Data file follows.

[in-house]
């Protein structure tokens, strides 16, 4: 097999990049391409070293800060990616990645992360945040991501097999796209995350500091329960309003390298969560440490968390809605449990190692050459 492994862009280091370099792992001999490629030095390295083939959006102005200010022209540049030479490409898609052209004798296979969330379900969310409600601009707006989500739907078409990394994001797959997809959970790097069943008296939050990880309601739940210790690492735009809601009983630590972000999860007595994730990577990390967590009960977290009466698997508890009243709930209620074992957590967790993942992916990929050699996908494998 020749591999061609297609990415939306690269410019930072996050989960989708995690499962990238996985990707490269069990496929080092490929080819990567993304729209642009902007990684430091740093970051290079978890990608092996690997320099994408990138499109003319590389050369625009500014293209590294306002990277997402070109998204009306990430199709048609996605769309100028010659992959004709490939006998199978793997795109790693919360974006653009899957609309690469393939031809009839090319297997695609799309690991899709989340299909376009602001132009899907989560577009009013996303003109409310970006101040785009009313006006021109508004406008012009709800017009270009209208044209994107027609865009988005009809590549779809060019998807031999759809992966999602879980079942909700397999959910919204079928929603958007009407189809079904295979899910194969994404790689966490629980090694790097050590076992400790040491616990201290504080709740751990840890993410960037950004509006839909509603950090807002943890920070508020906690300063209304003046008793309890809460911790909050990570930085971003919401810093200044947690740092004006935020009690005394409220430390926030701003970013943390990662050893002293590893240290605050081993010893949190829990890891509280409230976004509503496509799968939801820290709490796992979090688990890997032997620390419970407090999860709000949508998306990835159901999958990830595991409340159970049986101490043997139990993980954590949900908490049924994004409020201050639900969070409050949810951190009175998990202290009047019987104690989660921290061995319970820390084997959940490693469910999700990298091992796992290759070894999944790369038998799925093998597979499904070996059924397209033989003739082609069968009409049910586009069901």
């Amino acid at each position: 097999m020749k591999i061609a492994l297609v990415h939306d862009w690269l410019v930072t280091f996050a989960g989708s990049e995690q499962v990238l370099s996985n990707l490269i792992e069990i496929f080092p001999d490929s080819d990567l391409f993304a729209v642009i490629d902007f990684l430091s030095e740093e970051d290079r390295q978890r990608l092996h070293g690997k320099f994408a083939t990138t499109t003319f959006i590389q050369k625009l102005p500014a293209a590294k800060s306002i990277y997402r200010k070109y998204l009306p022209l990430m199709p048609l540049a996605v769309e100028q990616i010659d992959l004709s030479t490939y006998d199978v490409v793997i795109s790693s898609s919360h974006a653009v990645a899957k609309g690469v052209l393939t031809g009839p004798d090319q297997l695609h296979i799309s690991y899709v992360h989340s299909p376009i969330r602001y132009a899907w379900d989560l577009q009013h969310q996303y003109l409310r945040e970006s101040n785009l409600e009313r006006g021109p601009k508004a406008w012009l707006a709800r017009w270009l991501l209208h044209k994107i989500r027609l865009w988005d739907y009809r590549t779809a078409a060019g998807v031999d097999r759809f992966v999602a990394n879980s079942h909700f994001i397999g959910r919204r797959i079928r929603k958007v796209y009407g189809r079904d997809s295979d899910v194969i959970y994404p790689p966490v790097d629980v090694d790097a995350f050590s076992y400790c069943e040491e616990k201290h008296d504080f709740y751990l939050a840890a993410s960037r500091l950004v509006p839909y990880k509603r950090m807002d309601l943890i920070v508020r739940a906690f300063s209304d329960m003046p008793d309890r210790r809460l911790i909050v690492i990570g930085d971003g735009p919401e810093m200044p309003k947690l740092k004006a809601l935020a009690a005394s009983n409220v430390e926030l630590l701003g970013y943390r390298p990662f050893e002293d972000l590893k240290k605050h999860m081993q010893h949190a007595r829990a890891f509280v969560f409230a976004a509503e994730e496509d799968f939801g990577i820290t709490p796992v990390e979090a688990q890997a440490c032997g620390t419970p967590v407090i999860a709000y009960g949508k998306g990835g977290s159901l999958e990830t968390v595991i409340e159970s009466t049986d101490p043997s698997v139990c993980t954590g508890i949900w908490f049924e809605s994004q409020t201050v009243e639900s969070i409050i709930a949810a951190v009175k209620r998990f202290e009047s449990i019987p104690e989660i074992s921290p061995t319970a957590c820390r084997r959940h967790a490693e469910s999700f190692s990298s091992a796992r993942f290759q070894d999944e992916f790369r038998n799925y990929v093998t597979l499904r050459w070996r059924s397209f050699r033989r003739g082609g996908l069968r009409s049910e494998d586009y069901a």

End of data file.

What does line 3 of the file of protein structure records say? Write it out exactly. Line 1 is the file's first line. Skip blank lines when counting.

């Amino acid at each position: 097999m020749k591999i061609a492994l297609v990415h939306d862009w690269l410019v930072t280091f996050a989960g989708s990049e995690q499962v990238l370099s996985n990707l490269i792992e069990i496929f080092p001999d490929s080819d990567l391409f993304a729209v642009i490629d902007f990684l430091s030095e740093e970051d290079r390295q978890r990608l092996h070293g690997k320099f994408a083939t990138t499109t003319f959006i590389q050369k625009l102005p500014a293209a590294k800060s306002i990277y997402r200010k070109y998204l009306p022209l990430m199709p048609l540049a996605v769309e100028q990616i010659d992959l004709s030479t490939y006998d199978v490409v793997i795109s790693s898609s919360h974006a653009v990645a899957k609309g690469v052209l393939t031809g009839p004798d090319q297997l695609h296979i799309s690991y899709v992360h989340s299909p376009i969330r602001y132009a899907w379900d989560l577009q009013h969310q996303y003109l409310r945040e970006s101040n785009l409600e009313r006006g021109p601009k508004a406008w012009l707006a709800r017009w270009l991501l209208h044209k994107i989500r027609l865009w988005d739907y009809r590549t779809a078409a060019g998807v031999d097999r759809f992966v999602a990394n879980s079942h909700f994001i397999g959910r919204r797959i079928r929603k958007v796209y009407g189809r079904d997809s295979d899910v194969i959970y994404p790689p966490v790097d629980v090694d790097a995350f050590s076992y400790c069943e040491e616990k201290h008296d504080f709740y751990l939050a840890a993410s960037r500091l950004v509006p839909y990880k509603r950090m807002d309601l943890i920070v508020r739940a906690f300063s209304d329960m003046p008793d309890r210790r809460l911790i909050v690492i990570g930085d971003g735009p919401e810093m200044p309003k947690l740092k004006a809601l935020a009690a005394s009983n409220v430390e926030l630590l701003g970013y943390r390298p990662f050893e002293d972000l590893k240290k605050h999860m081993q010893h949190a007595r829990a890891f509280v969560f409230a976004a509503e994730e496509d799968f939801g990577i820290t709490p796992v990390e979090a688990q890997a440490c032997g620390t419970p967590v407090i999860a709000y009960g949508k998306g990835g977290s159901l999958e990830t968390v595991i409340e159970s009466t049986d101490p043997s698997v139990c993980t954590g508890i949900w908490f049924e809605s994004q409020t201050v009243e639900s969070i409050i709930a949810a951190v009175k209620r998990f202290e009047s449990i019987p104690e989660i074992s921290p061995t319970a957590c820390r084997r959940h967790a490693e469910s999700f190692s990298s091992a796992r993942f290759q070894d999944e992916f790369r038998n799925y990929v093998t597979l499904r050459w070996r059924s397209f050699r033989r003739g082609g996908l069968r009409s049910e494998d586009y069901a």